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Given a **non-empty** string *s* and a dictionary *wordDict* containing a list of **non-empty** words, add spaces in *s* to construct a sentence where each word is a valid dictionary word. You may assume the dictionary does not contain duplicate words.

Return all such possible sentences.

For example, given

*s* = `"catsanddog"`

,

*dict* = `["cat", "cats", "and", "sand", "dog"]`

.

A solution is `["cats and dog", "cat sand dog"]`

.

**UPDATE (2017/1/4):**

The *wordDict* parameter had been changed to a list of strings (instead of a set of strings). Please reload the code definition to get the latest changes.

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\n## Summary

\n## Solution

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\n#### Approach #1 Brute Force [Time Limit Exceeded]

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\n#### Approach #2 Recursion with memoization [Accepted]

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\n#### Approach #3 Using Dynamic Programming [Time Limit Exceeded]:

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\nGiven a string and a dictionary of words , add spaces in to construct every possible sentence such that each word is valid as per the given dictionary.\nReturn all such possible sentences.

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**Algorithm**

The naive approach to solve this problem is to use recursion.\nFor finding the solution, we check every possible prefix of that string () in the dictionary of words, if it is found in the dictionary (say ), then the recursive function is called for the remaining portion of that string.\nThis function returns the prefix appended by the result of the recursive call using the remaining portion of the string (), if the remaining portion is a substring\nwhich can lead to the formation of a valid sentence as per the dictionary. Otherwise, empty list is returned.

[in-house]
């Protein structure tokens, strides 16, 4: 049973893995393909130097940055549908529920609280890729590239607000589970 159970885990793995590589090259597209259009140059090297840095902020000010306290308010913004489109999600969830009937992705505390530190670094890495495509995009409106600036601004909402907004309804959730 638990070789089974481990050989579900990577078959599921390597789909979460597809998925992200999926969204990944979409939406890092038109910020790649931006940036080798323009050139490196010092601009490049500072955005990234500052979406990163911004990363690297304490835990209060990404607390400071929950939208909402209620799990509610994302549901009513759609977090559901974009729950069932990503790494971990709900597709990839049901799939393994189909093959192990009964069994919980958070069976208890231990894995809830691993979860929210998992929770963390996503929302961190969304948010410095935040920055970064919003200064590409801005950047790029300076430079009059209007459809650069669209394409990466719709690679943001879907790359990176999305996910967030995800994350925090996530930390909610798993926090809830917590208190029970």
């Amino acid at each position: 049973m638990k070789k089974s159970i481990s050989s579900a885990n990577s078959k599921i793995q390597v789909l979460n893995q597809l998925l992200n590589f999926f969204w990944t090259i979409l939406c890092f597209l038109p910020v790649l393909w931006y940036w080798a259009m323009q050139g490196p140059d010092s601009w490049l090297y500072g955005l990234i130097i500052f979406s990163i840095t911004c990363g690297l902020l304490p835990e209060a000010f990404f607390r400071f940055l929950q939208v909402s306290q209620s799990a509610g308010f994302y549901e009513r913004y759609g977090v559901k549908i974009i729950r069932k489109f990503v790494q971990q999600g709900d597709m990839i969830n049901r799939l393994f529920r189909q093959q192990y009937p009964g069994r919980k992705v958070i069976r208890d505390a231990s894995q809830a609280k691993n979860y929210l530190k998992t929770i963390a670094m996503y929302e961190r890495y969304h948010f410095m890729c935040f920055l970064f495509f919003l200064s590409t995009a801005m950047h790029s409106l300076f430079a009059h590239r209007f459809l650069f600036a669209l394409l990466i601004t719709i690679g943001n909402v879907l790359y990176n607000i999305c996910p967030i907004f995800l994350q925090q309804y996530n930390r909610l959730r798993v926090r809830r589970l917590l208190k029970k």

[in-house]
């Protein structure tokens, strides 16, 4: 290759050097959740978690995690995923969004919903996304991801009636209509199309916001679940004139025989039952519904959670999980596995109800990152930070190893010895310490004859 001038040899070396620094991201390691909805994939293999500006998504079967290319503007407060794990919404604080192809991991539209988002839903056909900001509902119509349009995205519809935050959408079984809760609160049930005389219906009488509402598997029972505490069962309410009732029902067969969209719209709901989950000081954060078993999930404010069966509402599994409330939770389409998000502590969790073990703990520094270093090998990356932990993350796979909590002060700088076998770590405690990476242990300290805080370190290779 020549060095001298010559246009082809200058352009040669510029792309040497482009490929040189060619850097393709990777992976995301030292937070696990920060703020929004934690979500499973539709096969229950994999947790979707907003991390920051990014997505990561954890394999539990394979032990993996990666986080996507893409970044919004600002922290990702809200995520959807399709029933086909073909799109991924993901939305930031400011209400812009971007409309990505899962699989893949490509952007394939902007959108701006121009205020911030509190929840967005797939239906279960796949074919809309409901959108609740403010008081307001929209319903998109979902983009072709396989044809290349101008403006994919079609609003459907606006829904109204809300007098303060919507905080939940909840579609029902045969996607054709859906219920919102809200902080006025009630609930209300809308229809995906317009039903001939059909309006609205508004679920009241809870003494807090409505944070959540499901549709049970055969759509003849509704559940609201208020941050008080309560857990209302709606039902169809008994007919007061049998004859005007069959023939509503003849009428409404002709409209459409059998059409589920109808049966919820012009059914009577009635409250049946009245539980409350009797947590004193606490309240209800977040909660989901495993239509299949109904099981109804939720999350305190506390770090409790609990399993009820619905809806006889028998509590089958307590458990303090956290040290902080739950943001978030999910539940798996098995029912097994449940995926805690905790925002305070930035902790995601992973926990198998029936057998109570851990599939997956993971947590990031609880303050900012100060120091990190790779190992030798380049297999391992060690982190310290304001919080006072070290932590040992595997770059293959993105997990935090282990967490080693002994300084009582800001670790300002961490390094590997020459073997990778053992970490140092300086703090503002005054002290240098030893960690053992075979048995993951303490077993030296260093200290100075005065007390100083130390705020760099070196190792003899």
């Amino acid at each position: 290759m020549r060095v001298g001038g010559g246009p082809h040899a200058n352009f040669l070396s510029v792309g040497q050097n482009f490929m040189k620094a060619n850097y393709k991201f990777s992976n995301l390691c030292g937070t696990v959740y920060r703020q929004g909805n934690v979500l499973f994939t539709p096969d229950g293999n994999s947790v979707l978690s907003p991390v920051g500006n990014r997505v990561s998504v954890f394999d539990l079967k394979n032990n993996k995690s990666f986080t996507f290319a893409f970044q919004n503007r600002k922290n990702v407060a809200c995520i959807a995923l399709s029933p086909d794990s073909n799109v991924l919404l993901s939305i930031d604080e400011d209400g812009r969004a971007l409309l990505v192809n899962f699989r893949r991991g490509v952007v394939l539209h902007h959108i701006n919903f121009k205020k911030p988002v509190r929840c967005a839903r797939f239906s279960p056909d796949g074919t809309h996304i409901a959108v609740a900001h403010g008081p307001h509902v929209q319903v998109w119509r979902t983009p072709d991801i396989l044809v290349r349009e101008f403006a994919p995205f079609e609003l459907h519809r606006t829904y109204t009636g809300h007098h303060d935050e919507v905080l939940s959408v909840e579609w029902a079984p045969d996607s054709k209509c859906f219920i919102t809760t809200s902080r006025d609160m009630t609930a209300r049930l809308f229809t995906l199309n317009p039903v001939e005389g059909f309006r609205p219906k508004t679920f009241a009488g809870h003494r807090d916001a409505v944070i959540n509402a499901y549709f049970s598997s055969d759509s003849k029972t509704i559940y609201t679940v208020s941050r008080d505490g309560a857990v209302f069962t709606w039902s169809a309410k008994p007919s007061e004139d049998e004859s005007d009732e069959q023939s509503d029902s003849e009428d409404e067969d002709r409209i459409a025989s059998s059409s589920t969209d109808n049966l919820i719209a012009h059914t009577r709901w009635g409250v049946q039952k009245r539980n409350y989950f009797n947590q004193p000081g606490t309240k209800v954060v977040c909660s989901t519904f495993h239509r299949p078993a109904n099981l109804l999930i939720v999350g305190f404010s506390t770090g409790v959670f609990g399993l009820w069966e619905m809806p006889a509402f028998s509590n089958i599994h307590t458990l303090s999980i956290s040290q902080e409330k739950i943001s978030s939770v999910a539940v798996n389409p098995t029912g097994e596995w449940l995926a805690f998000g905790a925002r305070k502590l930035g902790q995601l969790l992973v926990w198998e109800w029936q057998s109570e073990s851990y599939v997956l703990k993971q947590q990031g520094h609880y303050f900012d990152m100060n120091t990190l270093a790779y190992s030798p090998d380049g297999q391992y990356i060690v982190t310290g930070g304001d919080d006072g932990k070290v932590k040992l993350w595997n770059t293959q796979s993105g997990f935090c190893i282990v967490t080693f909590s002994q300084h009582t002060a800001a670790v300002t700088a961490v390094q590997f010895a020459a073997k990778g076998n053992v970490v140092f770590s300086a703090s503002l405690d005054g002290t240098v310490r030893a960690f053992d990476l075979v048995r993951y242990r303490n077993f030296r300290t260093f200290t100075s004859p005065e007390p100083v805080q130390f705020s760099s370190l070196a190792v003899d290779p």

\n\n**Complexity Analysis**

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Time complexity : . Consider the worst case where and every prefix of is present in the dictionary of words, then the recursion tree can grow up to .

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Space complexity : . In worst case the depth of recursion tree can go up to and nodes can contain strings each of length .

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**Algorithm**

In the previous approach we can see that many subproblems were redundant, i.e we were calling the recursive function multiple times for the same substring appearing through\n multiple paths.\nTo avoid this we can use memorization method, where we are making use of a hashmap to store the results in the form of a pair. In this hashmap, the \n used is the starting index of the string currently considered and the contains all the sentences which can be formed using the substring from this starting\n index onwards. Thus, if we encounter the same starting index from different function calls, we can return the result directly from the hashmap rather than going\n for redundant function calls.